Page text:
Whether you’re running, golfing, or playing a more contact sport such as, soccer or basketball, you’ll need to make sure your feet are protected with the right shoes. Wearing shoes that are too tight or worn out can cause shin splints, bunions or blisters, which can lead to more serious foot issues like neuropathy, which is the painful feeling of pins and needles in your foot, or crossover toe, which can form when toes are cramped together in a small space and the constant pressure causes one toe to cross over the other. Just like clothing, you want your feet to feel comfortable in your most high impact workout or leisurely stroll on a walk. Here are things to consider when picking out the right athletic footwear.

Shoes are Not Versatile

To have a versatile shoe is to hurt one’s feet. For example, don’t use walking shoes to run in because they don’t allow for flexibility while running and vice versa. They are stiffer in order to keep your feet in place while you walk. Baseball cleats are designed for playing baseball as court shoes are designed for stop and go movement while playing basketball or tennis. If you participate in several activities, it’s a good idea to have a pair for each.

Unique Feet

Your feet are unique to you, so it is good to make sure you know your feet before trying on shoes. Make sure you know your shoe size and a good way to figure out the shape of your foot is either look at the wear on your most worn pair of shoes or do the “wet test.” With the “wet test”, you step on a piece of brown paper bag while your foot is wet and then trace the shape. With either of the tests, if you notice that the whole sole of your foot is revealed with hardly any curve, then it means you have flat feet with low arches. The opposite would show only a portion of your heel and forefoot with a small connection between the two, thus indicating higher arches.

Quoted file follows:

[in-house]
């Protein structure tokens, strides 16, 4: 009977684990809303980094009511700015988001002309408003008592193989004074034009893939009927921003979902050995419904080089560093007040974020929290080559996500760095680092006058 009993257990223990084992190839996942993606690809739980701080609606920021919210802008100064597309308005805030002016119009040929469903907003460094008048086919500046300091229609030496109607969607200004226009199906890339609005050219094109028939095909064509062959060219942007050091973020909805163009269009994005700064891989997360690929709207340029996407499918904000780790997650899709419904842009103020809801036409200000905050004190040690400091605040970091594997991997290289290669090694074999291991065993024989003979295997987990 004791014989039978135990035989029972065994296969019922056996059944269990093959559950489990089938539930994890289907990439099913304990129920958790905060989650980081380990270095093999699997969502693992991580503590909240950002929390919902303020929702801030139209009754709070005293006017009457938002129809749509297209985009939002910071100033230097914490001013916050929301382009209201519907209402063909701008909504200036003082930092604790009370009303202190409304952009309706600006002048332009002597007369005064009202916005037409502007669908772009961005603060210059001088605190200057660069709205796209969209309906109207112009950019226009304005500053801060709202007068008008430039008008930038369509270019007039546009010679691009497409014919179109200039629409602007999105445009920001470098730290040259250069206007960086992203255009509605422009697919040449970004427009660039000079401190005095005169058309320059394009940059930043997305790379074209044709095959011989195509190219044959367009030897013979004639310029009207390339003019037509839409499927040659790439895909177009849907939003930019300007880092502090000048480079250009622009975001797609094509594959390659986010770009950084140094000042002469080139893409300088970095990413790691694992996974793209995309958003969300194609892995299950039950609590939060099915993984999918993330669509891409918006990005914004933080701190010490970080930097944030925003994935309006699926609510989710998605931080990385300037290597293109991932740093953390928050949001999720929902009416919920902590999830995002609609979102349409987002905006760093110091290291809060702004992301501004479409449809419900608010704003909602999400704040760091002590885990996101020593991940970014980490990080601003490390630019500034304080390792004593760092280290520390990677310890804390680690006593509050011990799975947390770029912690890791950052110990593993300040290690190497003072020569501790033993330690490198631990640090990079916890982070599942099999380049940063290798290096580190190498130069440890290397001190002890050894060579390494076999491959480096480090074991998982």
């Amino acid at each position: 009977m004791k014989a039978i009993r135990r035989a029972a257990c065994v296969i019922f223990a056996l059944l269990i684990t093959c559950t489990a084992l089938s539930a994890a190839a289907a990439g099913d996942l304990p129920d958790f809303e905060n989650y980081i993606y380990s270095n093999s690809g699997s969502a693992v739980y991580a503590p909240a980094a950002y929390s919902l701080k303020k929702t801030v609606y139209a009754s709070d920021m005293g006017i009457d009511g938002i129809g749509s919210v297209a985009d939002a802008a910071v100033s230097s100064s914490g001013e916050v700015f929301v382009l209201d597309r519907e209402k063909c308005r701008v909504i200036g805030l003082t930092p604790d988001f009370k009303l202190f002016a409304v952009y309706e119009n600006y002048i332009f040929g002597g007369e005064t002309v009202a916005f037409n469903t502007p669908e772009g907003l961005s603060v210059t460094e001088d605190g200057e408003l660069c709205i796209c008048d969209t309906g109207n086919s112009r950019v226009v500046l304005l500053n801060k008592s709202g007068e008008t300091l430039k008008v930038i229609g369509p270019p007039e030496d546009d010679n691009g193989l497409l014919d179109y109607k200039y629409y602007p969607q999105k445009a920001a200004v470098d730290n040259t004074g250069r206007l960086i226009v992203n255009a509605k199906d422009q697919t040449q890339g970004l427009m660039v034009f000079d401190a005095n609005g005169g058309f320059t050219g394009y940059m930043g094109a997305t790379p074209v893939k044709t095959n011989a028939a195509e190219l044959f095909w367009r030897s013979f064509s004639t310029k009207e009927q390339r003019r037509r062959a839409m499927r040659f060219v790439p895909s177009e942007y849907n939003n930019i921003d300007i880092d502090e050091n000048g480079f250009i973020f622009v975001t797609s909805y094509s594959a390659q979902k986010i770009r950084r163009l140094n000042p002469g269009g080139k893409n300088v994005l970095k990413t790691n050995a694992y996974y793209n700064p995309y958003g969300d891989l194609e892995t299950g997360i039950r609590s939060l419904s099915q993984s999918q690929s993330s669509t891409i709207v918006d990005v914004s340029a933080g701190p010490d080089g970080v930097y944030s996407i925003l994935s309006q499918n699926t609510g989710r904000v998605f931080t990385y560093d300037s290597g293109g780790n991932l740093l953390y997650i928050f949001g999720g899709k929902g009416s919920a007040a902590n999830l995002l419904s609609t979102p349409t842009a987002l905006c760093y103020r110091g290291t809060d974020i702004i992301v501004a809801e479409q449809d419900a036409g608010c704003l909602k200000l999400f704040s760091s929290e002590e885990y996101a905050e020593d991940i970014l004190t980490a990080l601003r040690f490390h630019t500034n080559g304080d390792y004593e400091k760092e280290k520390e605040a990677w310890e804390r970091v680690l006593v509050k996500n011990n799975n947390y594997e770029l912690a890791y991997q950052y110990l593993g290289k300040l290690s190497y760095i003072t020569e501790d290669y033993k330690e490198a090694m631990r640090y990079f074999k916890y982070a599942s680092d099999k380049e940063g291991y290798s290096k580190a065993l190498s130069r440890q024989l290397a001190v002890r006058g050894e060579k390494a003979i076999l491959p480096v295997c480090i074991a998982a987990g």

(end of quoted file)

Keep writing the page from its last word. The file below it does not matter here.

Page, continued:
Breaking-in Shoes

When trying on shoes, shop toward the end of the day when your feet are swollen. This way the shoes fit when your feet are at their largest. If you feel pain, this doesn’t mean that breaking-in the shoes will help. Look for a different pair as shoes should feel comfortable. Though, don’t go on a long run with brand new shoes as this can cause blisters and sores. Wear them around the house for a couple days to let your feet adjust and go on short runs. This can be said for your baseball cleats or court shoes.

If you have the right shoes, but are still experiencing pain, it could be an underlying condition. Contact us so that we can get you, and your feet, back to enjoying the activities you love.